Deformability limits of Plasmodium falciparum-infected red blood cells

Cell Microbiol. 2009 Sep;11(9):1340-53. doi: 10.1111/j.1462-5822.2009.01334.x. Epub 2009 Apr 30.


Splenic filtration of infected red blood cells (RBCs) may contribute to innate immunity and variable outcomes of malaria infections. We show that filterability of individual RBCs is well predicted by the minimum cylindrical diameter (MCD) which is calculated from a RBC's surface area and volume. The MCD describes the smallest diameter tube or smallest pore that a cell may fit through without increasing its surface area. A microfluidic device was developed to measure the MCD from thousands of individual infected RBCs (IRBCs) and uninfected RBCs (URBCs). Average MCD changes during the blood-stage cycle of Plasmodium falciparum were tracked for the cytoadherent strain ITG and the knobless strain Dd2. The MCD values for IRBCs and URBCs raise several new intriguing insights into how the spleen may remove IRBCs: some early-stage ring-IRBCs, and not just late-stage schizont-IRBCs, may be highly susceptible to filtration. In addition, knobby parasites may limit surface area expansions and thus confer high MCDs on IRBCs. Finally, URBCs, in culture with IRBCs, show higher surface area loss which makes them more susceptible to filtration than naive URBCs. These findings raise important basic questions about the variable pathology of malaria infections and metabolic process that affect volume and surface area of IRBCs.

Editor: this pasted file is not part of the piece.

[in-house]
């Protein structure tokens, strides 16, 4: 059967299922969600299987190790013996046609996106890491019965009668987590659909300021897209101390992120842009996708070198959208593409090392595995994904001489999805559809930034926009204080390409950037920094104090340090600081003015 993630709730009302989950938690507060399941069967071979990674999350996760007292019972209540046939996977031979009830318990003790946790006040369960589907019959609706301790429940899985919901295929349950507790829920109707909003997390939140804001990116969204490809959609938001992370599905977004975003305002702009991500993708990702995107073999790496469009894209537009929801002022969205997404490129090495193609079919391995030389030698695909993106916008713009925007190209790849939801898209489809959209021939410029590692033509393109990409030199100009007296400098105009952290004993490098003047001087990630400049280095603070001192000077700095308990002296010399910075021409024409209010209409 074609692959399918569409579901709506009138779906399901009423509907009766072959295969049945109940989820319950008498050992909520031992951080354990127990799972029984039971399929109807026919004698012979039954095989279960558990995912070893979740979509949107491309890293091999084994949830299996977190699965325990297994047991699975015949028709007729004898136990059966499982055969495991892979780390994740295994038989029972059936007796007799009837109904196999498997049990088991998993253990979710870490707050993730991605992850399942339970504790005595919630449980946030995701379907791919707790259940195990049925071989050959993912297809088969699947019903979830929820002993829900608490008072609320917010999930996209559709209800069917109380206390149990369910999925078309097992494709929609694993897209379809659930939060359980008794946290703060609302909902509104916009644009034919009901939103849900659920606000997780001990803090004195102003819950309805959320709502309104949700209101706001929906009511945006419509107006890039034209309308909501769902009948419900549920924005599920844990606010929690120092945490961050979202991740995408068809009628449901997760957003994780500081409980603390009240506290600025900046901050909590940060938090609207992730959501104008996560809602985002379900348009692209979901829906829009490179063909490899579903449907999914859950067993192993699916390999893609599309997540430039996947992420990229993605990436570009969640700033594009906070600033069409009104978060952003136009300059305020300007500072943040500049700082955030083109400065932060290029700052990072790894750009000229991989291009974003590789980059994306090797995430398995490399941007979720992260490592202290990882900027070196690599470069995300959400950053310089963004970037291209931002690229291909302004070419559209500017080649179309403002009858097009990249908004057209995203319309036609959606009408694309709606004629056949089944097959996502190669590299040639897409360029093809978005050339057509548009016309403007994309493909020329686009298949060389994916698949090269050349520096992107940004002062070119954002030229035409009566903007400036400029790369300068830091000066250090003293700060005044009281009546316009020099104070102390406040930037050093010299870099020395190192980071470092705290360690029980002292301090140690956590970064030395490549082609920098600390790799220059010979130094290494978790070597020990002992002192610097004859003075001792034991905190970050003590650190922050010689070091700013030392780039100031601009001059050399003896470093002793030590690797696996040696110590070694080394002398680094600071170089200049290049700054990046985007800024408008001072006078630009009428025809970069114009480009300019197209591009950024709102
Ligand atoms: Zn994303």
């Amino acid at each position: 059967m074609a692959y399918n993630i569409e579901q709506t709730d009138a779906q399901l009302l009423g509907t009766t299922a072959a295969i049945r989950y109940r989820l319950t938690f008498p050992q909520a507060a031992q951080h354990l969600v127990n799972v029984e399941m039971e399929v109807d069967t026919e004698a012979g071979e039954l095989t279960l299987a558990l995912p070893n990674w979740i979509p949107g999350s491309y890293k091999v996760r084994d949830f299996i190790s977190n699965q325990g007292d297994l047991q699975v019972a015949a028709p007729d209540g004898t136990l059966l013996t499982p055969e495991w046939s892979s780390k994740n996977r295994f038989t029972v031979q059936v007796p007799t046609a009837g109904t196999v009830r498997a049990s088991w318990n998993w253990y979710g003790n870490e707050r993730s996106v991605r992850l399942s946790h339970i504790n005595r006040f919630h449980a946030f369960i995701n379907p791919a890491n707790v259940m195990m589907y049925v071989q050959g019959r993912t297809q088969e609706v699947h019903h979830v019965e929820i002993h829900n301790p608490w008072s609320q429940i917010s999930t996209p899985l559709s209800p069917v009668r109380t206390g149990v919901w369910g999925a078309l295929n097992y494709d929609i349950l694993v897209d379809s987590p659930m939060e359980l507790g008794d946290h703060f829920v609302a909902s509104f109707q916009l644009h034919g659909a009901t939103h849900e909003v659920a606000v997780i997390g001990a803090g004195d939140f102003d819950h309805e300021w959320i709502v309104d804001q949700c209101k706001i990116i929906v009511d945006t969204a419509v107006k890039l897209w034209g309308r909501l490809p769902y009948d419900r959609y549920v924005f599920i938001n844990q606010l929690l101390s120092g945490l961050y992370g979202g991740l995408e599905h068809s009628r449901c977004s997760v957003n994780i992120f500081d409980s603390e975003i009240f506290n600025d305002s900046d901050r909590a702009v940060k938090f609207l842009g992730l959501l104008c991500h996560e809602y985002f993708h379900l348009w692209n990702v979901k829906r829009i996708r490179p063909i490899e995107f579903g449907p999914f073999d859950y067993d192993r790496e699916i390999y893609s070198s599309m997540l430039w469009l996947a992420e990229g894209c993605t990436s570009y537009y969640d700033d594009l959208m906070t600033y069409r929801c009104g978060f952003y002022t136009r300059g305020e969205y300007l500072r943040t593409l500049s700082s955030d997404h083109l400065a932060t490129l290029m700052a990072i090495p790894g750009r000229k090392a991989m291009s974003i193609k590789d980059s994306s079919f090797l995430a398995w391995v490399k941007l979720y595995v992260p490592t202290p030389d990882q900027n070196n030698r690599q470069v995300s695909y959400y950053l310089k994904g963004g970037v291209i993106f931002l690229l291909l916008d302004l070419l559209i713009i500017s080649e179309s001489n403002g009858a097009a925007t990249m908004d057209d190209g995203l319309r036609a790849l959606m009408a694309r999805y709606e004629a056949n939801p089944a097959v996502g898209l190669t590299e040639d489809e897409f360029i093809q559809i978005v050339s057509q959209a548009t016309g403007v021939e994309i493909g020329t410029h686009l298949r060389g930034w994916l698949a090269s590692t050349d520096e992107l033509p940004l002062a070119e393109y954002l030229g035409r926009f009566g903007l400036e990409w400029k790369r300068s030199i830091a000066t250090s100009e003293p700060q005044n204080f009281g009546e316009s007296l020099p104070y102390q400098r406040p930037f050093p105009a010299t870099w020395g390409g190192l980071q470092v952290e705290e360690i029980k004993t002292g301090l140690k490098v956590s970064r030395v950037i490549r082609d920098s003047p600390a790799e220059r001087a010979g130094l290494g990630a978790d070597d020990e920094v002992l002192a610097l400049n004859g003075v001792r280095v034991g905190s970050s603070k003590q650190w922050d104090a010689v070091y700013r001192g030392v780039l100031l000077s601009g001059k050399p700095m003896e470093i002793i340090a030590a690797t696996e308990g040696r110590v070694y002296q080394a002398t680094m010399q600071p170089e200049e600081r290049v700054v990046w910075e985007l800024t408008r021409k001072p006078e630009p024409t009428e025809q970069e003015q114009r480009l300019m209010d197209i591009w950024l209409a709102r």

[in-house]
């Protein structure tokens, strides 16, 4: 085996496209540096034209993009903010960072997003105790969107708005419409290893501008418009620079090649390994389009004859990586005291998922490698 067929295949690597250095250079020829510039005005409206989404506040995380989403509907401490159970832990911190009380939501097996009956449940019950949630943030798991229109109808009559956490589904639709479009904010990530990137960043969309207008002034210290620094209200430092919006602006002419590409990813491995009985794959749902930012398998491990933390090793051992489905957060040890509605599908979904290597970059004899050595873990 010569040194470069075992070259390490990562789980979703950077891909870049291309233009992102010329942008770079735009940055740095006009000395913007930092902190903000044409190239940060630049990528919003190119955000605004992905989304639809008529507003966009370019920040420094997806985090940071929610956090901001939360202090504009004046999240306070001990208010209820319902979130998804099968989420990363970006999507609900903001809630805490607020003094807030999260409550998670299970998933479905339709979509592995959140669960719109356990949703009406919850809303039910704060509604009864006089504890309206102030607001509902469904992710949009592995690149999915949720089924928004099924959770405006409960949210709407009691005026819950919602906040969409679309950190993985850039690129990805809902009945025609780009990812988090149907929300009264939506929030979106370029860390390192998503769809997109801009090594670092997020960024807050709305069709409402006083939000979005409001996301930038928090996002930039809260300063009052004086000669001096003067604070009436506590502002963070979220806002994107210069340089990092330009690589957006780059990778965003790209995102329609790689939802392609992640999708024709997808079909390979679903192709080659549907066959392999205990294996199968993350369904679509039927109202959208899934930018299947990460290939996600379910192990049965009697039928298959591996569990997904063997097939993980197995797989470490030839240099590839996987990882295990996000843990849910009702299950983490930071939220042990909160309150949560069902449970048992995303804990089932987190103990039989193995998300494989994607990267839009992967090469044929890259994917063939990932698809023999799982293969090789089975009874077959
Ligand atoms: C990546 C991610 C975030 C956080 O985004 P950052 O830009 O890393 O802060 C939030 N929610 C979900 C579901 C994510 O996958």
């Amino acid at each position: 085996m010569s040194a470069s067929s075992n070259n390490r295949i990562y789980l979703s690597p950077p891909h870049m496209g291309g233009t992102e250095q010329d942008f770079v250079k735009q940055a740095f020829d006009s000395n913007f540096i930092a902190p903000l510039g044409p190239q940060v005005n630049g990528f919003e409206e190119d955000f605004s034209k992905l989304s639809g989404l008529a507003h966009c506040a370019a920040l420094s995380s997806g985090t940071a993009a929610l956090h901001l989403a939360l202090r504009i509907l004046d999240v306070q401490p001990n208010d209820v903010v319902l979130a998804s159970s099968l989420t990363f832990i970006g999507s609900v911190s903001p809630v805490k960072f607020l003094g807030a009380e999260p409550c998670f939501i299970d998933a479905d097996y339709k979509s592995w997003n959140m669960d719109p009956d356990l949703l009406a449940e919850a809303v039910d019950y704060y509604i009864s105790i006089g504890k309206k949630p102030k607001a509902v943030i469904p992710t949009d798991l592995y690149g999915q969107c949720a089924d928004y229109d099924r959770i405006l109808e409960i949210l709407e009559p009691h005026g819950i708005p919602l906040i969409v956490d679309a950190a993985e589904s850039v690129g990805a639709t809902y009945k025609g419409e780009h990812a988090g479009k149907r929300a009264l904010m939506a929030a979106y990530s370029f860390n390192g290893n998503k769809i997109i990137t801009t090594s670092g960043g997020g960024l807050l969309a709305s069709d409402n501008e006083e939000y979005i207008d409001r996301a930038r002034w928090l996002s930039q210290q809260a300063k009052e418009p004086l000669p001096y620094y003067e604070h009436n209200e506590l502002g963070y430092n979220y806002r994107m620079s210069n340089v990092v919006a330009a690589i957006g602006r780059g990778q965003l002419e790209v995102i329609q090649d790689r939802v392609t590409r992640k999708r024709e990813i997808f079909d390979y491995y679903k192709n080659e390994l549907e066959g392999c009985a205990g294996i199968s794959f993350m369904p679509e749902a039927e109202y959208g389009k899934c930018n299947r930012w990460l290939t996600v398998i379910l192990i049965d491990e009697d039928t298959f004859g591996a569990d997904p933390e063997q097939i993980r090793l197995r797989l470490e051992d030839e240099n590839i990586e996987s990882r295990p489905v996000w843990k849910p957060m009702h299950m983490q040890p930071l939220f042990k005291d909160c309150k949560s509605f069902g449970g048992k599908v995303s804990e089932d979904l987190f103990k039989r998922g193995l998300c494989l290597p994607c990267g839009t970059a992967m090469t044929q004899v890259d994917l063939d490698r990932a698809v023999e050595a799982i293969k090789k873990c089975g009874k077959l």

Publication types

  • Research Support, N.I.H., Extramural

MeSH terms

  • Animals
  • Cell Shape*
  • Erythrocytes / cytology*
  • Erythrocytes / parasitology*
  • Humans
  • Microfluidic Analytical Techniques
  • Plasmodium falciparum / growth & development*